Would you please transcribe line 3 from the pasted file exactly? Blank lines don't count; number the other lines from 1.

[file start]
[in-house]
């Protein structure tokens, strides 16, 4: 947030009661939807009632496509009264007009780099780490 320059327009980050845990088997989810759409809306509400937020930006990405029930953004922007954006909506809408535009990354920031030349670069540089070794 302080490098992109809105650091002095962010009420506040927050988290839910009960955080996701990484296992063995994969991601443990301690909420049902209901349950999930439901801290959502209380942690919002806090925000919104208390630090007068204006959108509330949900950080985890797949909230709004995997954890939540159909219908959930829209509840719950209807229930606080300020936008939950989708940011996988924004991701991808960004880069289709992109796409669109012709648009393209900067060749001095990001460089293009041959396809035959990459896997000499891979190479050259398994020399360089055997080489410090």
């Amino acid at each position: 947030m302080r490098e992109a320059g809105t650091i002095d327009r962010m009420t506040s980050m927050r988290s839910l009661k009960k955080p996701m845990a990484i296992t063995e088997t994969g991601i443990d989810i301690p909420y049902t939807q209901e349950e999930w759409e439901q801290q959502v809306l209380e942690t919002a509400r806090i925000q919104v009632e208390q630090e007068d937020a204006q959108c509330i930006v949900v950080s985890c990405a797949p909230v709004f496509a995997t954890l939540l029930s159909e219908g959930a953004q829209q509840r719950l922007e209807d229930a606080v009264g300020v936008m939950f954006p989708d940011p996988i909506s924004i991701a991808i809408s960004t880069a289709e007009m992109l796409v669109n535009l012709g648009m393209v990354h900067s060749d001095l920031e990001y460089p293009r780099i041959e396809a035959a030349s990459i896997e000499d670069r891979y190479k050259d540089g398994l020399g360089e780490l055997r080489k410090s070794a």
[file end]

């Amino acid at each position: 947030m302080r490098e992109a320059g809105t650091i002095d327009r962010m009420t506040s980050m927050r988290s839910l009661k009960k955080p996701m845990a990484i296992t063995e088997t994969g991601i443990d989810i301690p909420y049902t939807q209901e349950e999930w759409e439901q801290q959502v809306l209380e942690t919002a509400r806090i925000q919104v009632e208390q630090e007068d937020a204006q959108c509330i930006v949900v950080s985890c990405a797949p909230v709004f496509a995997t954890l939540l029930s159909e219908g959930a953004q829209q509840r719950l922007e209807d229930a606080v009264g300020v936008m939950f954006p989708d940011p996988i909506s924004i991701a991808i809408s960004t880069a289709e007009m992109l796409v669109n535009l012709g648009m393209v990354h900067s060749d001095l920031e990001y460089p293009r780099i041959e396809a035959a030349s990459i896997e000499d670069r891979y190479k050259d540089g398994l020399g360089e780490l055997r080489k410090s070794a």